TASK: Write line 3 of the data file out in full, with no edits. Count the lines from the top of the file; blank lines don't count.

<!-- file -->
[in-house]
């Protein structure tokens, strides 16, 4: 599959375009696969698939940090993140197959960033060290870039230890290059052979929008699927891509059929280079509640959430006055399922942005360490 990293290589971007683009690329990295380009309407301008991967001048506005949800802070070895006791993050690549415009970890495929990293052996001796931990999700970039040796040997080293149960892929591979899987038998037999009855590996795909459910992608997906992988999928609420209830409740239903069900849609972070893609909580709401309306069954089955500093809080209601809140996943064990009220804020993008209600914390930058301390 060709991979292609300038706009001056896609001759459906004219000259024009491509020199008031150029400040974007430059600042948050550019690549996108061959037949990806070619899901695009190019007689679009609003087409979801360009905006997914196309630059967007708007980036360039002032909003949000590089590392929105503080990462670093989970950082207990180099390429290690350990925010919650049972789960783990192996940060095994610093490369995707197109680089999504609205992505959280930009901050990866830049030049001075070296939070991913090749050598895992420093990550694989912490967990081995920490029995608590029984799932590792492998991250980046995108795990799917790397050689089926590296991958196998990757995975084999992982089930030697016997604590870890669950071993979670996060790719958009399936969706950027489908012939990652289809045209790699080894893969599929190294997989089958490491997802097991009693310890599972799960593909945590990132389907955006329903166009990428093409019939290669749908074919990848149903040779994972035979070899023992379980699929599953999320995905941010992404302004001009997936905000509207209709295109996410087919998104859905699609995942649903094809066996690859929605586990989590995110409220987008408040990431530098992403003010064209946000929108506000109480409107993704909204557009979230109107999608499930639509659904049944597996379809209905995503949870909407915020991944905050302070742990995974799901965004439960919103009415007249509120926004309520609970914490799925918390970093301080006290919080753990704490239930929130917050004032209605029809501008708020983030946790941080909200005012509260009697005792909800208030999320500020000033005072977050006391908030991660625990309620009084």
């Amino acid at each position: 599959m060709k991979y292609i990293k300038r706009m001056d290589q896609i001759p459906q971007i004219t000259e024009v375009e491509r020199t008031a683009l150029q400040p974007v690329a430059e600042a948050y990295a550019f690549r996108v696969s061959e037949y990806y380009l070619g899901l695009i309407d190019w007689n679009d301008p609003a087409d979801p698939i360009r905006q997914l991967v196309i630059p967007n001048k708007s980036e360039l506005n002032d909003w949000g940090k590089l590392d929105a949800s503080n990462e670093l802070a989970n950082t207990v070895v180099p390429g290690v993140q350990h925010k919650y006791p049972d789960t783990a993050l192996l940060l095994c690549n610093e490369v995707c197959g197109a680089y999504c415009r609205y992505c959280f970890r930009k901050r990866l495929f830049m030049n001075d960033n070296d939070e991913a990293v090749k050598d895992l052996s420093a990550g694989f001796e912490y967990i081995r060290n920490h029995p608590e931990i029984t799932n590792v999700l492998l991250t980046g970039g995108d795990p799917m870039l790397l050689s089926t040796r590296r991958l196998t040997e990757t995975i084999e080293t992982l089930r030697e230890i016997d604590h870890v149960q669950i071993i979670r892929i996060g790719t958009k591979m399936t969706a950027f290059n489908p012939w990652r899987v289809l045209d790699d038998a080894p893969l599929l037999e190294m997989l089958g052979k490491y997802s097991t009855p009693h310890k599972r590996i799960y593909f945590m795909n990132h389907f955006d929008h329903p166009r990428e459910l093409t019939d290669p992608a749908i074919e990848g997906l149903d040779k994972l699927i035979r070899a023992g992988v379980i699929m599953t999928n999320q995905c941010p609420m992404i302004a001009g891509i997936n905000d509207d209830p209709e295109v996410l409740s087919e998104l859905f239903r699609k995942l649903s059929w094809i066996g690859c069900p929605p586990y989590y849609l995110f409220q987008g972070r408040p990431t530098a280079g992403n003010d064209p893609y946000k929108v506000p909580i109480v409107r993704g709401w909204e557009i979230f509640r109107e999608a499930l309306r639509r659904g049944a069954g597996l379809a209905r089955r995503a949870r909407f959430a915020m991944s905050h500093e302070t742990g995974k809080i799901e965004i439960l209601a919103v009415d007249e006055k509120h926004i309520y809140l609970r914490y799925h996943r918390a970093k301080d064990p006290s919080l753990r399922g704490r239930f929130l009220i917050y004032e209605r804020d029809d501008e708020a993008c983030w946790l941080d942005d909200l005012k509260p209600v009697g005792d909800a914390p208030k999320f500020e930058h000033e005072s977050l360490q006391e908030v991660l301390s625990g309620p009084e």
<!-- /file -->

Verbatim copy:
């Amino acid at each position: 599959m060709k991979y292609i990293k300038r706009m001056d290589q896609i001759p459906q971007i004219t000259e024009v375009e491509r020199t008031a683009l150029q400040p974007v690329a430059e600042a948050y990295a550019f690549r996108v696969s061959e037949y990806y380009l070619g899901l695009i309407d190019w007689n679009d301008p609003a087409d979801p698939i360009r905006q997914l991967v196309i630059p967007n001048k708007s980036e360039l506005n002032d909003w949000g940090k590089l590392d929105a949800s503080n990462e670093l802070a989970n950082t207990v070895v180099p390429g290690v993140q350990h925010k919650y006791p049972d789960t783990a993050l192996l940060l095994c690549n610093e490369v995707c197959g197109a680089y999504c415009r609205y992505c959280f970890r930009k901050r990866l495929f830049m030049n001075d960033n070296d939070e991913a990293v090749k050598d895992l052996s420093a990550g694989f001796e912490y967990i081995r060290n920490h029995p608590e931990i029984t799932n590792v999700l492998l991250t980046g970039g995108d795990p799917m870039l790397l050689s089926t040796r590296r991958l196998t040997e990757t995975i084999e080293t992982l089930r030697e230890i016997d604590h870890v149960q669950i071993i979670r892929i996060g790719t958009k591979m399936t969706a950027f290059n489908p012939w990652r899987v289809l045209d790699d038998a080894p893969l599929l037999e190294m997989l089958g052979k490491y997802s097991t009855p009693h310890k599972r590996i799960y593909f945590m795909n990132h389907f955006d929008h329903p166009r990428e459910l093409t019939d290669p992608a749908i074919e990848g997906l149903d040779k994972l699927i035979r070899a023992g992988v379980i699929m599953t999928n999320q995905c941010p609420m992404i302004a001009g891509i997936n905000d509207d209830p209709e295109v996410l409740s087919e998104l859905f239903r699609k995942l649903s059929w094809i066996g690859c069900p929605p586990y989590y849609l995110f409220q987008g972070r408040p990431t530098a280079g992403n003010d064209p893609y946000k929108v506000p909580i109480v409107r993704g709401w909204e557009i979230f509640r109107e999608a499930l309306r639509r659904g049944a069954g597996l379809a209905r089955r995503a949870r909407f959430a915020m991944s905050h500093e302070t742990g995974k809080i799901e965004i439960l209601a919103v009415d007249e006055k509120h926004i309520y809140l609970r914490y799925h996943r918390a970093k301080d064990p006290s919080l753990r399922g704490r239930f929130l009220i917050y004032e209605r804020d029809d501008e708020a993008c983030w946790l941080d942005d909200l005012k509260p209600v009697g005792d909800a914390p208030k999320f500020e930058h000033e005072s977050l360490q006391e908030v991660l301390s625990g309620p009084e």